In a deceit conspiracy action, the elements of deceit need not be laid out and proved in hornbook fashion but may be shown by the number and joint operation of apparently trivial circumstances. Similarly, the law does not require proof the parties held a sinister council in order to show a conspiracy. This too may be inferred from the totality of the evidence.
A defendant in a fraud conspiracy action appeals from the judgment and from the denial of his motions for a new trial and judgment n.o.v. The jury returned a verdict for $22,000 actual damages and $53,000 punitive damages against all three defendants. The other two have withdrawn their appeals.
met three men in New York City. One was named Fox. These men were in the mortgage loan business. In some unspecified way, they were instrumental in convincing Grainger to enter the loan brokering business. They introduced him to a man representing a company with money to lend, and furnished him with the names of two other such companies. In November, First Fidelity Mortgage Co. was chartered in DeKalb County by defendant Rary, an attorney and personal friend of Grainger. Offices were rented down the hall from Rary's and Fox came in as manager. Grainger was the president and, along with his wife, owned all the capital stock. The business of the company was loan brokering--bringing together people who needed large loans and institutions with available money. The borrower would pay First Fidelity 10 percent of the loan as a "finder's fee" for this service. The company placed ads in newspapers around the State. Defendant Newberry saw one of these ads. He was an employee of the Jefferson Standard Life Insurance Company whose job was arranging loans. However, in 1966 his employer had no available funds to lend so Newberry was privately finding sources for their clients. During a 90-day period, he brought three potential borrowers to First Fidelity. For this he received a part of the finder's fee. Evidence of seven separate transactions was introduced at the trial and all followed substantially the same pattern. Upon payment of 5 percent of the loan desired, First Fidelity would write up an application for the borrower and seek out a "loan commitment" from its "sources." This money was to be returned if no loan were secured. Upon receipt of another 5 percent and a release, it would give the original copy of the commitment to the borrower. The "finder's fee" money was supposedly held in escrow by Rary until this point. (However, at least one borrower who wanted to back out of the deal halfway through was told by Rary that the initial 5 percent had already been disbursed). When the borrower signed the release, the money was immediately disbursed--part to Rary for his services as "escrow agent," part to people like Newberry who brought in borrowers and the balance to First Fidelity. There is no evidence any of this money went to the companies which issued the commitments. During the six months of First Fidelity's corporate life, over $111,000 was received from these seven loan applicants and disbursed. In most instances, the commitment which was procured provided that the actual loan closing need not take place for 18 months after date of issue. In no instance did any applicant ever receive any money on these loans or get a refund of the finder's fee. First Fidelity itself was collapsed after six months of doing business and a year before most of the commitments became due.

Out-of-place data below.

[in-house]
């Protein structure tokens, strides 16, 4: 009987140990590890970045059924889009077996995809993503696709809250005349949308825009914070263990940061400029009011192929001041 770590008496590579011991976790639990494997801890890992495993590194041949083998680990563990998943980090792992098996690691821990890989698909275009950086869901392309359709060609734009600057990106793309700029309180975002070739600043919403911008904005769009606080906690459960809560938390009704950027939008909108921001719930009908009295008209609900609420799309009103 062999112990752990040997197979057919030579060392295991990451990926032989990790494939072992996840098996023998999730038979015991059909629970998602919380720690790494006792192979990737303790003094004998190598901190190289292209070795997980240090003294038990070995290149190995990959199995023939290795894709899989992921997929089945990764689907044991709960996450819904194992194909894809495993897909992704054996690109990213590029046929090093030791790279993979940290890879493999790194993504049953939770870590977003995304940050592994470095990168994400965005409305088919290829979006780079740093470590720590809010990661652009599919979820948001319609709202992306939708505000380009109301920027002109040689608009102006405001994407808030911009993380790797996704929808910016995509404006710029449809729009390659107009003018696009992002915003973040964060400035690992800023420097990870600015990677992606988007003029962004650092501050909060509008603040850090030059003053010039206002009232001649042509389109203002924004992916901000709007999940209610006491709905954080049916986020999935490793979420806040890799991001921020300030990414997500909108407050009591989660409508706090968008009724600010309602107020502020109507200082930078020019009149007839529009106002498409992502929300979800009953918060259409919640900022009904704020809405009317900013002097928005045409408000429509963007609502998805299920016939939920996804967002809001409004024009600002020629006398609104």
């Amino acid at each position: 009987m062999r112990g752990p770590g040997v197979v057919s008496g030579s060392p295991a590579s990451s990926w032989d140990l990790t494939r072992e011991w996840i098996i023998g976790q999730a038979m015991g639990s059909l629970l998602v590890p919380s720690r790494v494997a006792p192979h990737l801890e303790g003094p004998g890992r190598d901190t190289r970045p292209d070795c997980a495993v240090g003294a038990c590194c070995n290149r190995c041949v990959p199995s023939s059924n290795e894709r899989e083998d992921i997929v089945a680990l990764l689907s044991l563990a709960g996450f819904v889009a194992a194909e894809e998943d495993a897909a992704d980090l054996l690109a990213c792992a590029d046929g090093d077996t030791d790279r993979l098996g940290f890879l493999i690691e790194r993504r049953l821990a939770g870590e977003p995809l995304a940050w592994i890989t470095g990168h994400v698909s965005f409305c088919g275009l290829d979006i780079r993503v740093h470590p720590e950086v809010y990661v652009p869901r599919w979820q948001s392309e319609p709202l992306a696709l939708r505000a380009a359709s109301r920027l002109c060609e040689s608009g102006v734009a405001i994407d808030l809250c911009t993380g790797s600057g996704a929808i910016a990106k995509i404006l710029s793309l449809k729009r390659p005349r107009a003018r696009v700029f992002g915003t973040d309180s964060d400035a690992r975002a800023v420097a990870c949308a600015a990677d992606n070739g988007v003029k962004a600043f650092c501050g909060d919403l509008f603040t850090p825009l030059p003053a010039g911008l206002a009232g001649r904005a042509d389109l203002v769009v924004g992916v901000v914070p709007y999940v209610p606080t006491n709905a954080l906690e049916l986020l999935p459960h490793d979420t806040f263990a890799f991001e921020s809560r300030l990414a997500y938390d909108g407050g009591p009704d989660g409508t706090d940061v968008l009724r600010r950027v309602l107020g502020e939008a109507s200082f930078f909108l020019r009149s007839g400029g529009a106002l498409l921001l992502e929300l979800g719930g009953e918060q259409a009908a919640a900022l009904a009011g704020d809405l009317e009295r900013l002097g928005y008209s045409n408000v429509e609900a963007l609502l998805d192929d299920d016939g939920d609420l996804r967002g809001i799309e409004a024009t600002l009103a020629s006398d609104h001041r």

The plaintiff here was one of these loan applicants. The evidence showed that he had no business training or experience; that he worked at Warner Robins Air Force Base and part time at a skating rink; that the owner of the rink (a Mr. Davenport) offered to sell plaintiff the rink for $200,000 and brought him to Newberry to arrange financing; that plaintiff had no money or property of his own; that he had no concept of financial transactions, had never heard of a loan commitment, and had never even signed a promissory note.